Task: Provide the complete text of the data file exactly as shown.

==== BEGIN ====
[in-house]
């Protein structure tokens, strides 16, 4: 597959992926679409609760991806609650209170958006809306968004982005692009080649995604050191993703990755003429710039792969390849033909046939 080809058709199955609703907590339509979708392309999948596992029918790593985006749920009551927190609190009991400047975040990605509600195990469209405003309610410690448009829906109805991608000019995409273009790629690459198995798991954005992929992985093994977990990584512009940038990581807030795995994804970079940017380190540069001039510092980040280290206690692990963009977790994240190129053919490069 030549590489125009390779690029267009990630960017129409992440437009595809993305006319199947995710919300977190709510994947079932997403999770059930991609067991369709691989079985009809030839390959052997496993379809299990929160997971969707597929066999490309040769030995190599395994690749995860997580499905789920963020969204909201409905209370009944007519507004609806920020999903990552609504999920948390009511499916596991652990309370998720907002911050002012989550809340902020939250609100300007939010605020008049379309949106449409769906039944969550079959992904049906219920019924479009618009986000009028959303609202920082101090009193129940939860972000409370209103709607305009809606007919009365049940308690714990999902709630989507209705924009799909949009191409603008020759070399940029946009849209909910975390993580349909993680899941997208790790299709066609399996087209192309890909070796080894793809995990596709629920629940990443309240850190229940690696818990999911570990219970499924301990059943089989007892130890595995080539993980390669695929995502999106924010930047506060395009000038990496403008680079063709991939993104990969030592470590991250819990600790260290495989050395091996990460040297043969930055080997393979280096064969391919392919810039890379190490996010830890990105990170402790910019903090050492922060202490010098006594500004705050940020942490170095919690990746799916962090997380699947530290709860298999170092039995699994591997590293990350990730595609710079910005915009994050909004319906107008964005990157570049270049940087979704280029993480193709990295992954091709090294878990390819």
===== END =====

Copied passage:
[in-house]
């Protein structure tokens, strides 16, 4: 597959992926679409609760991806609650209170958006809306968004982005692009080649995604050191993703990755003429710039792969390849033909046939 080809058709199955609703907590339509979708392309999948596992029918790593985006749920009551927190609190009991400047975040990605509600195990469209405003309610410690448009829906109805991608000019995409273009790629690459198995798991954005992929992985093994977990990584512009940038990581807030795995994804970079940017380190540069001039510092980040280290206690692990963009977790994240190129053919490069 030549590489125009390779690029267009990630960017129409992440437009595809993305006319199947995710919300977190709510994947079932997403999770059930991609067991369709691989079985009809030839390959052997496993379809299990929160997971969707597929066999490309040769030995190599395994690749995860997580499905789920963020969204909201409905209370009944007519507004609806920020999903990552609504999920948390009511499916596991652990309370998720907002911050002012989550809340902020939250609100300007939010605020008049379309949106449409769906039944969550079959992904049906219920019924479009618009986000009028959303609202920082101090009193129940939860972000409370209103709607305009809606007919009365049940308690714990999902709630989507209705924009799909949009191409603008020759070399940029946009849209909910975390993580349909993680899941997208790790299709066609399996087209192309890909070796080894793809995990596709629920629940990443309240850190229940690696818990999911570990219970499924301990059943089989007892130890595995080539993980390669695929995502999106924010930047506060395009000038990496403008680079063709991939993104990969030592470590991250819990600790260290495989050395091996990460040297043969930055080997393979280096064969391919392919810039890379190490996010830890990105990170402790910019903090050492922060202490010098006594500004705050940020942490170095919690990746799916962090997380699947530290709860298999170092039995699994591997590293990350990730595609710079910005915009994050909004319906107008964005990157570049270049940087979704280029993480193709990295992954091709090294878990390819």